We provided crutches for two homeless villagers with paraplegia who have been immobile since carried from their homes during the 5 August earthquake. We also provided these two villagers, as well as 14 other homeless villagers with sensory disabilities (vision impairment, deafness) with mats to sleep on, blankets to keep warm at night, and soap, buckets and dippers for bathing. This is in addition to the food and water which we are providing to villagers on a regular basis.
People with disabilities such as these are hit particularly hard by a natural disaster, especially in contexts of pervasive poverty. They face greater barriers to accessing aid and greater difficulty remaining safe in the aftermath of a disaster.

2 September
We had the great honour of providing 31 of the most vulnerable families in Lendang Luar and Setangi with four light timber wall panels each so that they are able to board up their temporary shelters. These families included those with infant children, elderly parents and family members with severe disabilities or chronic health conditions. Like everyone else in the villages, they had been living under tarpaulins, in open-air bamboo huts, or under makeshift corrugated iron roofs - all without walls - for a whole month now! Because of this, they were falling very ill and becoming increasingly distressed.
Even if these families could afford to rebuild their homes now (which they can't), they are not able to until the daily aftershocks have ceased, and nobody knows when this might happen - it could be weeks or months away! This is why it is so important we make their current, temporary living arrangements as comfortable as possible. With walls to now protect these vulnerable families from the rain, wind and cold, while also affording them the dignity of privacy, these families should sleep better at night and their physical and mental wellbeing should start to improve.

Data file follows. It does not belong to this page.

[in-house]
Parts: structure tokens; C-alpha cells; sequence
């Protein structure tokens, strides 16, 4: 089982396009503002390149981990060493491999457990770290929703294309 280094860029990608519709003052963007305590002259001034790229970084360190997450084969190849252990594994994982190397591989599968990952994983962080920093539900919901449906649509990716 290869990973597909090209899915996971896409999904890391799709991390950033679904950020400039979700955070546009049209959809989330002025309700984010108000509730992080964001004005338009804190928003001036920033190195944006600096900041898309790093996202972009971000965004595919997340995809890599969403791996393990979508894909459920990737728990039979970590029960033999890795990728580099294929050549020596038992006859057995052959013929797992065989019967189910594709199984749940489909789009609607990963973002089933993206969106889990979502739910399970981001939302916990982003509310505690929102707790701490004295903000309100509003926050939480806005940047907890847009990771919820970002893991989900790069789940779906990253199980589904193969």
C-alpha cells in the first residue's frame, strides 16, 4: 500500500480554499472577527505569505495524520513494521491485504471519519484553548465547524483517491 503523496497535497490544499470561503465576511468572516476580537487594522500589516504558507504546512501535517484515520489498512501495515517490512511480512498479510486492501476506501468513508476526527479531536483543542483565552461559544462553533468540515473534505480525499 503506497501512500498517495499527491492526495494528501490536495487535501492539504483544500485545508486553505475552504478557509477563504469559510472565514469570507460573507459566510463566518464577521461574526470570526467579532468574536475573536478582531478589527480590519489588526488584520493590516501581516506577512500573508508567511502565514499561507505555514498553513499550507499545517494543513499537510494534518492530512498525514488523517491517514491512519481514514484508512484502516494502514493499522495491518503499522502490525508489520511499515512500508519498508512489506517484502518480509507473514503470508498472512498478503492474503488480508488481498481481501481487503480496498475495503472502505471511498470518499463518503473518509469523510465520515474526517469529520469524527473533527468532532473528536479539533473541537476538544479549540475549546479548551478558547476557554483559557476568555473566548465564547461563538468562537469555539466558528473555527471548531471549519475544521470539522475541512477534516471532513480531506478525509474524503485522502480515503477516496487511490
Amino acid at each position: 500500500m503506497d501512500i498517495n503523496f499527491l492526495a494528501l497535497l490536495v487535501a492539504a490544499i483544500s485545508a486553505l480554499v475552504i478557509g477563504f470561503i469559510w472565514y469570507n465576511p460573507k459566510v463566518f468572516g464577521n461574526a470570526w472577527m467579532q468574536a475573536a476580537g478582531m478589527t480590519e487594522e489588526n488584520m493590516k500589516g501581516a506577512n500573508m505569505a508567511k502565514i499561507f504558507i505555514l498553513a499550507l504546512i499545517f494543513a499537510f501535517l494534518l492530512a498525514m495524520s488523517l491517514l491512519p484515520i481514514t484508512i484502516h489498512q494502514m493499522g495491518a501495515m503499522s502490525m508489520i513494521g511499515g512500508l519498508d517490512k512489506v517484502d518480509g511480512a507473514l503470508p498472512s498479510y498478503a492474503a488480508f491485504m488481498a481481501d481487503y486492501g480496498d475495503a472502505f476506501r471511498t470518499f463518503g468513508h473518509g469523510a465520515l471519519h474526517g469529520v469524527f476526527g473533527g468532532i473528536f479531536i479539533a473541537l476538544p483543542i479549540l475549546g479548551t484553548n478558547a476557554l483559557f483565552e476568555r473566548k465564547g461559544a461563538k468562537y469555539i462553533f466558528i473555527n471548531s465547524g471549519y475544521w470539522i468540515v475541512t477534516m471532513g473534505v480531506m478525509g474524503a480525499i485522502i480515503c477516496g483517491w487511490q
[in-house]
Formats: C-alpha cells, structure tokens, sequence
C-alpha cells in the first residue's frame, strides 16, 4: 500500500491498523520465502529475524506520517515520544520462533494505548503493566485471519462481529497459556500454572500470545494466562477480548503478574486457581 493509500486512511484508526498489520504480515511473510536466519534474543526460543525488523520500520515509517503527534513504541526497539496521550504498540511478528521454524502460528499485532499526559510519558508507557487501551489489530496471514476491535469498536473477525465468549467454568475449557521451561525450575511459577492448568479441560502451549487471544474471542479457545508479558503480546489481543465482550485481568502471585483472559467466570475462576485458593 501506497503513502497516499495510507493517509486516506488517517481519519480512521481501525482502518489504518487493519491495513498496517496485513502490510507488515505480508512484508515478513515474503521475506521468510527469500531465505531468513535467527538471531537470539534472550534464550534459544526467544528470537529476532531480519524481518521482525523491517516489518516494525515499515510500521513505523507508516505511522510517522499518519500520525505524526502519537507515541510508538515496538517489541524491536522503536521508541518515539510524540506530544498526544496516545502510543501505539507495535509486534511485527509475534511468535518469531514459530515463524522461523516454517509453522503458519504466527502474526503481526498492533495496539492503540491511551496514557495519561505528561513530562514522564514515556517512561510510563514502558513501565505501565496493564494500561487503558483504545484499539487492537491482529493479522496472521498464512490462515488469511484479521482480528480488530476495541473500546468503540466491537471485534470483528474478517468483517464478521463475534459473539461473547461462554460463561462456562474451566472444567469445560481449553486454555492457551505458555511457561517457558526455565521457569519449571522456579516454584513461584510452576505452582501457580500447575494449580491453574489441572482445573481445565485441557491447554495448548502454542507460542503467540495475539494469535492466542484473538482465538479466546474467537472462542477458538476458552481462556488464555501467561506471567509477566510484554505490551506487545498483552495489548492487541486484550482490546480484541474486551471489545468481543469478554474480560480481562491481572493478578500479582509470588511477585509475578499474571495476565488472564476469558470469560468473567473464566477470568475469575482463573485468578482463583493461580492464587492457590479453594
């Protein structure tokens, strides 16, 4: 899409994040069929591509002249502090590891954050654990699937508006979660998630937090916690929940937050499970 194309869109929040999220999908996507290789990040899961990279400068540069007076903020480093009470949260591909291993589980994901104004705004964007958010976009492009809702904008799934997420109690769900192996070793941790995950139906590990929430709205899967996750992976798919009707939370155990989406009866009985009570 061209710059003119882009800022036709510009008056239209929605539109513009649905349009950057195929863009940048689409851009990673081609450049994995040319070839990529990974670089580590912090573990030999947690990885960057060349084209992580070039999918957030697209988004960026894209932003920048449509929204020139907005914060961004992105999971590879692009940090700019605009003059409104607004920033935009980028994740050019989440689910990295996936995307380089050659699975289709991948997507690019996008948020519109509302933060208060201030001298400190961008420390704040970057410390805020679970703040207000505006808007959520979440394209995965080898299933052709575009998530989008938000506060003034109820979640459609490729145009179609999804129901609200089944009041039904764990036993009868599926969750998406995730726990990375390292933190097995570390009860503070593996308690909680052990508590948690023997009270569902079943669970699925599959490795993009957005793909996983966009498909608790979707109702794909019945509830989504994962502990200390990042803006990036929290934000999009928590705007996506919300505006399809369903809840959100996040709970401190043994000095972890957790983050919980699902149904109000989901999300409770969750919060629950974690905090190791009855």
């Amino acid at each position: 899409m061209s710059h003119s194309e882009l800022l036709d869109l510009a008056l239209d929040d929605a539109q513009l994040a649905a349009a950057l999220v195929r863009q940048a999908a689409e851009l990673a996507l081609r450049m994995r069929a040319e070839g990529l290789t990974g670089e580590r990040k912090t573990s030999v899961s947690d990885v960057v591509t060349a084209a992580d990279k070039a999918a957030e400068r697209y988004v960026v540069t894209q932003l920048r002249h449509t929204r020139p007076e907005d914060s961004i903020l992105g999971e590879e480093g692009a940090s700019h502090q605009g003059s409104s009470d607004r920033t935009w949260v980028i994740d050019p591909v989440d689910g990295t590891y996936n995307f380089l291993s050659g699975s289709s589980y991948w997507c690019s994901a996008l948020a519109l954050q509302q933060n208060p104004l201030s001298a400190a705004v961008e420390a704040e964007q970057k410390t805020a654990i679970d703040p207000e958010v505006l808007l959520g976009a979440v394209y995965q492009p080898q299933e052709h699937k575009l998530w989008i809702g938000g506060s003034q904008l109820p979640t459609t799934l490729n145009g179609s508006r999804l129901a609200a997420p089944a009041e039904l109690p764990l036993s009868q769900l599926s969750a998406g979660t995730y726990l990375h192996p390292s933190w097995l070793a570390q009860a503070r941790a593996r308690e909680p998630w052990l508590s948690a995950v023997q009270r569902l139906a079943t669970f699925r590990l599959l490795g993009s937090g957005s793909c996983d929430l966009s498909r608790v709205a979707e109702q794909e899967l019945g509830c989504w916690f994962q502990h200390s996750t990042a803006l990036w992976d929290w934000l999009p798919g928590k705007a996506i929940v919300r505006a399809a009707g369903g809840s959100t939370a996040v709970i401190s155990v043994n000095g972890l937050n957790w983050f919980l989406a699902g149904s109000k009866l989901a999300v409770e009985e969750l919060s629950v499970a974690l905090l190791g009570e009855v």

All of the above came to a total cost of $3,126 bringing the total expenditure to date to $5,846. This equates to around just 13 cents per day for every person supported in Lendang Luar and Setangi. Clearly, a little money goes a very long way in north Lombok! Unfortunately, however, we have just $344 left in the fund. So, please please please keep spreading the word and sharing the link to donate so that we can continue supporting these people beyond the week ahead.

Thanks again for your generous support!
Love Lisa xxx
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Last night, north Lombok was jolted by more strong earthquakes and numerous aftershocks, which have caused landslides and further damaged buildings across the region. People are understandably very anxious and scared for their lives right now, the children especially.

So, today the focus of our relief efforts was wholly on the children. Notebooks, erasers, pens and pencils were provided for all school-aged children, and picture books and pencils for pre-school aged children. Each child also received yummy chocolate wafer treats and participated in drawing competitions, all of which helped to distract them from the destruction, uncertainty and fear surrounding them.

Tomorrow, it is expected that they will resume their lessons under tarpaulins as makeshift classrooms, which we provided to the local school last week. We can only hope that they are able to sleep peacefully and safely tonight.